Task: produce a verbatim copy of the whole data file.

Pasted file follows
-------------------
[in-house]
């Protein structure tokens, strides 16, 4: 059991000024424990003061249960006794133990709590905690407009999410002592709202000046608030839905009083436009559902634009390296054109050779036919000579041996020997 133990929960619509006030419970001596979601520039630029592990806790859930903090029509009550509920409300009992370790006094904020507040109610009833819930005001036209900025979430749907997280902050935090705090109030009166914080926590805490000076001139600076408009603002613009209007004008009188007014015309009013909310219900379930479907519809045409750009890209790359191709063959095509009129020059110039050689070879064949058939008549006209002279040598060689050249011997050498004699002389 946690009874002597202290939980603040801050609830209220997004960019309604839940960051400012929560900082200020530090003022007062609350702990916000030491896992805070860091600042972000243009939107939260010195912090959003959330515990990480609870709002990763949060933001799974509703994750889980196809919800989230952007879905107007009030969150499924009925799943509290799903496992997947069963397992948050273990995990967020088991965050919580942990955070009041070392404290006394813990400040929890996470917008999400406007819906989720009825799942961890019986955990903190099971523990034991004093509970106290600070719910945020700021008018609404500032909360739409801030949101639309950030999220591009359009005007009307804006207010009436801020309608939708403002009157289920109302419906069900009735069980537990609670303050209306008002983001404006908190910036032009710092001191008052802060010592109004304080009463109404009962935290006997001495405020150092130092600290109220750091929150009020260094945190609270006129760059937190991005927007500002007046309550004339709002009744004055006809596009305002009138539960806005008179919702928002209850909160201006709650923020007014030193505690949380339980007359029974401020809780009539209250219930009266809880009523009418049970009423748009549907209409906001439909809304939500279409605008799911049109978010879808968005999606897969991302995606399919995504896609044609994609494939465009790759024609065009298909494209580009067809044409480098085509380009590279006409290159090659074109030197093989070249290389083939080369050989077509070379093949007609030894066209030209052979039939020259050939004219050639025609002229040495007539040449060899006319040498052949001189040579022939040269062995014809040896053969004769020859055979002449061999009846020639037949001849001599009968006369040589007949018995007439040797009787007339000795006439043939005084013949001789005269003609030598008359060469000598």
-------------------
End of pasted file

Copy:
[in-house]
């Protein structure tokens, strides 16, 4: 059991000024424990003061249960006794133990709590905690407009999410002592709202000046608030839905009083436009559902634009390296054109050779036919000579041996020997 133990929960619509006030419970001596979601520039630029592990806790859930903090029509009550509920409300009992370790006094904020507040109610009833819930005001036209900025979430749907997280902050935090705090109030009166914080926590805490000076001139600076408009603002613009209007004008009188007014015309009013909310219900379930479907519809045409750009890209790359191709063959095509009129020059110039050689070879064949058939008549006209002279040598060689050249011997050498004699002389 946690009874002597202290939980603040801050609830209220997004960019309604839940960051400012929560900082200020530090003022007062609350702990916000030491896992805070860091600042972000243009939107939260010195912090959003959330515990990480609870709002990763949060933001799974509703994750889980196809919800989230952007879905107007009030969150499924009925799943509290799903496992997947069963397992948050273990995990967020088991965050919580942990955070009041070392404290006394813990400040929890996470917008999400406007819906989720009825799942961890019986955990903190099971523990034991004093509970106290600070719910945020700021008018609404500032909360739409801030949101639309950030999220591009359009005007009307804006207010009436801020309608939708403002009157289920109302419906069900009735069980537990609670303050209306008002983001404006908190910036032009710092001191008052802060010592109004304080009463109404009962935290006997001495405020150092130092600290109220750091929150009020260094945190609270006129760059937190991005927007500002007046309550004339709002009744004055006809596009305002009138539960806005008179919702928002209850909160201006709650923020007014030193505690949380339980007359029974401020809780009539209250219930009266809880009523009418049970009423748009549907209409906001439909809304939500279409605008799911049109978010879808968005999606897969991302995606399919995504896609044609994609494939465009790759024609065009298909494209580009067809044409480098085509380009590279006409290159090659074109030197093989070249290389083939080369050989077509070379093949007609030894066209030209052979039939020259050939004219050639025609002229040495007539040449060899006319040498052949001189040579022939040269062995014809040896053969004769020859055979002449061999009846020639037949001849001599009968006369040589007949018995007439040797009787007339000795006439043939005084013949001789005269003609030598008359060469000598």